Mr. Luhrmann is bracing for an intense reaction on everything from his take on Elvis and race to his portrayal of the star’s romance with the 14-year-old Priscilla.

    “But this is not someone hanging around schoolyards, like some famous people we know, serially picking up 14-year-olds,” he said. “They do fall in love and have a child, and they did consummate the
    marriage only when they were married. That is true.”

    So, I wonder, is Elvis ever leaving the building?

    “Elvis is still in our lives and he will continue to be,” the director replied as he sped off to his next big adventure.

    ---------------------------------------------------------------------------------------

    In a Q & A at the end of the article, Luhrmann reveals more details:

    Q: You now realize that it was a tragic mistake not to include Ann-Margret, Ed Sullivan and fried peanut butter-and-banana sandwiches in your Elvis movie.

    A: Everything you can imagine, we wrote it at some point. But that would have been a four-hour version. I always wanted Nicole [Kidman] to play Ann-Margret, actually, not in this movie, but she’s so
        Ann-Margret in so many ways.





https://www.nytimes.com/2022/05/21/style/baz-luhrmann-elvis.html


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« Reply #334 on: May 22, 2022, 08:27:32 PM »

It’s too bad he doesn’t really look like Elvis-Kurt Russell physically looked more like him than Butler’ in my opinion

Ian I agree 100%. I think that will be the major flaw this movie has - everything else could be perfect but he just doesn’t resemble Elvis enough.
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« Reply #335 on: May 23, 2022, 09:52:08 AM »

New trailer!!

Baz Luhrmann's ELVIS | Official Trailer 2

https://www.youtube.com/watch?v=Gp2BNHwbwvI


And this:

Eminem has a new song coming out featuring CeeLo Green called “The King And I” and it’s featured in the Elvis original motion picture soundtrack.

Eminem & CeeLo Green - The King And I [Elvis teaser]

https://www.youtube.com/watch?v=w3t5Hv0GqFs
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« Reply #336 on: May 24, 2022, 10:13:33 AM »

‘Elvis’ Movie Soundtrack Includes Eminem, Stevie Nicks, Jack White & More
The songs each artist has recorded has yet to be revealed.


https://www.billboard.com/culture/tv-film/elvis-soundtrack-eminem-stevie-nicks-jack-white-1235074506/
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« Reply #337 on: May 25, 2022, 01:26:10 PM »

Some first reviews:


Cannes review: Electrifying Elvis delivers the icon like never before

https://news.yahoo.com/cannes-review-electrifying-elvis-delivers-193000704.html



Elvis review: Baz Luhrmann’s sweaty, seductive biopic makes the King cool again

https://www.independent.co.uk/arts-entertainment/films/reviews/elvis-review-movie-austin-butler-b2087479.html
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« Reply #338 on: May 26, 2022, 11:36:35 AM »

Baz Luhrmann's ELVIS | First Listen of "Can't Help Falling In Love" by Kacey Musgraves

https://www.youtube.com/watch?v=GHrjwOQD8FU




ELVIS - PRESS CONFERENCE - EV - CANNES 2022


https://www.youtube.com/watch?v=ZaDsi10QY0E
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« Reply #339 on: May 27, 2022, 08:58:38 AM »

Baz Luhrmann's Elvis Is an Exhilarating, Maddening Spectacle—But One Made With Love


Baz Luhrmann’s movies—even the great ones, like his 1996 Shakespeare-via-Tiger Beat romance Romeo + Juliet, or The Great Gatsby, from 2013, a fringed shimmy of decadence and loneliness—are loathed by many for what they see as the director’s garishness, his adoration of spectacle, his penchant for headache-inducing, mincemeat-and-glitter editing. But in 2022, in a culture where long-form series storytelling reigns supreme, Luhrmann’s devotion to two-and-a-half-hour bursts of excess is pleasingly old-fashioned, like a confetti blast from a cannon at a county fair. It’s true that his movies don’t always work, or rarely work all the way though, and that’s certainly the case with Elvis, his sequined jumpsuit of a biopic playing out of competition at the 75th Cannes Film Festival. At times it’s barely a movie—the first hour or so is exceptionally fragmented and frenetic, as if Luhrmann were time-traveling through a holographic rendering of Elvis Presley’s life, dipping and darting through the significant events with little time to touch down. But through all the arty overindulgences, one truth shines through: Luhrmann loves Elvis so much it hurts. And in a world where there’s always, supposedly, a constant stream of new things to love, or at least to binge-watch, love of Elvis—our American pauper king with a cloth-of-gold voice—feels like a truly pure thing.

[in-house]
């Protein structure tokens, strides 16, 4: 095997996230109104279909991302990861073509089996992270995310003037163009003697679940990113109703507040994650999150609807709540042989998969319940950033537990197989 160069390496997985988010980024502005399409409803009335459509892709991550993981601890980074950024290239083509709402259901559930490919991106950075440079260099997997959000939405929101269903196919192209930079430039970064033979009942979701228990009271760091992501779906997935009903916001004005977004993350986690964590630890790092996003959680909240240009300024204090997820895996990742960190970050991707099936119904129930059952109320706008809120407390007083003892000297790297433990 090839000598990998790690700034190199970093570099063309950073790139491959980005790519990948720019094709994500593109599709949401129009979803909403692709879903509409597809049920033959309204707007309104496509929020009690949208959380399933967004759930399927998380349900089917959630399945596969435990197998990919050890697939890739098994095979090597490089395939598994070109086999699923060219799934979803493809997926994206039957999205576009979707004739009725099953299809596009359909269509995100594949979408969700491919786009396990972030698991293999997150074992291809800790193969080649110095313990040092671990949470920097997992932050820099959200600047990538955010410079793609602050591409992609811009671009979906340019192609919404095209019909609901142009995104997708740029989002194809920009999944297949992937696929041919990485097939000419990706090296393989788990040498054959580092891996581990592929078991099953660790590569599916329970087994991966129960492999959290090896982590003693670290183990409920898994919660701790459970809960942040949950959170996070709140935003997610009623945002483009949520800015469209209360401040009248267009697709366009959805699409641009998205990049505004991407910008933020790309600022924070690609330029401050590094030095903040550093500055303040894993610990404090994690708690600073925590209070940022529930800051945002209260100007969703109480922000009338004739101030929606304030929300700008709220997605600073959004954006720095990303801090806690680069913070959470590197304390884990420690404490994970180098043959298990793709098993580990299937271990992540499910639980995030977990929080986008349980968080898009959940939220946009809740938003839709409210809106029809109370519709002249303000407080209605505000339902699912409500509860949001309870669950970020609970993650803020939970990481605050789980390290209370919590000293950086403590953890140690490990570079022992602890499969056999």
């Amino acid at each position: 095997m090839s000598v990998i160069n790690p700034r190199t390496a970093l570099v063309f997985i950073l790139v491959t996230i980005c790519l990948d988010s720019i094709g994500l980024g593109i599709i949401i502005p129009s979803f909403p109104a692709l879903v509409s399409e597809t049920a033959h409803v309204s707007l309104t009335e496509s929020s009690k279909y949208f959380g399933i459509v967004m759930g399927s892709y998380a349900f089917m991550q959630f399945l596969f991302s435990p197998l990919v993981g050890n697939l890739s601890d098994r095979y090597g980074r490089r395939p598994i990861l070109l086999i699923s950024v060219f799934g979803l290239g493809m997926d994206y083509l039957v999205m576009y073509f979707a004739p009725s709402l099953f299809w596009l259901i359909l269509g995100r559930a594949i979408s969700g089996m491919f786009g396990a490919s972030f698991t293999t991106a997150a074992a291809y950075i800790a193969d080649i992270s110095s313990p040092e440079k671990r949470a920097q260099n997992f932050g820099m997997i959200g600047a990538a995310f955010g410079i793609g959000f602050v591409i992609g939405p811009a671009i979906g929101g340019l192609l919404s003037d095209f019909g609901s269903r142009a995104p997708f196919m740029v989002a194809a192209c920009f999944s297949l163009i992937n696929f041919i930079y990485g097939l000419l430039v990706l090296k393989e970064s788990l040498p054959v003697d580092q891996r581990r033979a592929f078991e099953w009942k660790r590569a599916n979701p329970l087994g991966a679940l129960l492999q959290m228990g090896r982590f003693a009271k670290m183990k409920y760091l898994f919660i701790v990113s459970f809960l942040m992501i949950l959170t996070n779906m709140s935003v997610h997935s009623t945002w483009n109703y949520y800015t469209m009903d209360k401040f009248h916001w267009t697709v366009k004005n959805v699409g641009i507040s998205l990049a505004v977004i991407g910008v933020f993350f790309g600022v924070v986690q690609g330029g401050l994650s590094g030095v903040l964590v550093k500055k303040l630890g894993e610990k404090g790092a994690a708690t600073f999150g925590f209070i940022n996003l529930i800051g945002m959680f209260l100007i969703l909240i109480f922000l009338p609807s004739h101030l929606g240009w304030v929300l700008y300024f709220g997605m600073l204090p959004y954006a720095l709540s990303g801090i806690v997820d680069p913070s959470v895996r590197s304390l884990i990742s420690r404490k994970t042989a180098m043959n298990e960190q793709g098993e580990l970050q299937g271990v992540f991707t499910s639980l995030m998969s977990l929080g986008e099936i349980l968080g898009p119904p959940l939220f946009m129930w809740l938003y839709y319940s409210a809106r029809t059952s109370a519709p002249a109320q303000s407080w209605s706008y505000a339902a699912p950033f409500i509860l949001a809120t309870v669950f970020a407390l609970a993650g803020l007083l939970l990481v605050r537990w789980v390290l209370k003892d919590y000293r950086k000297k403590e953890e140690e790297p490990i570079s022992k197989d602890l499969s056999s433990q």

Luhrmann and his co-writers Sam Bromell and Craig Pearce use the story of Elvis’ supremely crooked manager, Colonel Tom Parker (Tom Hanks, lurking beneath prosthetic jowls), to frame the larger, more glorious and more tragic story of Elvis. Though he was born in Tupelo, Mississippi—his identical twin, Jesse Garon, died at birth—Elvis grew up poor in Memphis, adoring and being adored by his mother, Gladys (Helen Thomson). Luhrmann shows us Elvis as a preadolescent, splitting his time between a juke joint and a revival tent down the road. (Too young to get into the former, he could only peer through a crack in the wall, entranced by the Black blues guys performing inside.) These are the twin poles of young Elvis’ life, the foundation for all that came after, and Luhrmann connects them in one extremely stylized shot: in Elvis world, gospel and blues are literally connected by one dirt road. This junior version of Elvis goes back and forth freely, drinking deeply from one well before moving to the other, and back again.

His rise happens quickly, and before you know it, he’s become the Elvis we know, or the one we think we know: he’s played by Austin Butler, who goes beyond merely replicating Elvis’ signature moves (though he’s terrific at that); he seems to be striving to conjure some phantasmal fingerprint. For long stretches of the movie, Butler’s Elvis doesn’t really have many lines: we see him, in his pre-fame years, jumping out of the truck he drives for a living and walking down a Memphis street, swinging a guitar in one hand a lunchbox in the other. Did the real-life Elvis actually do this? Doubtful. But isn’t it exactly what you want to see in a movie?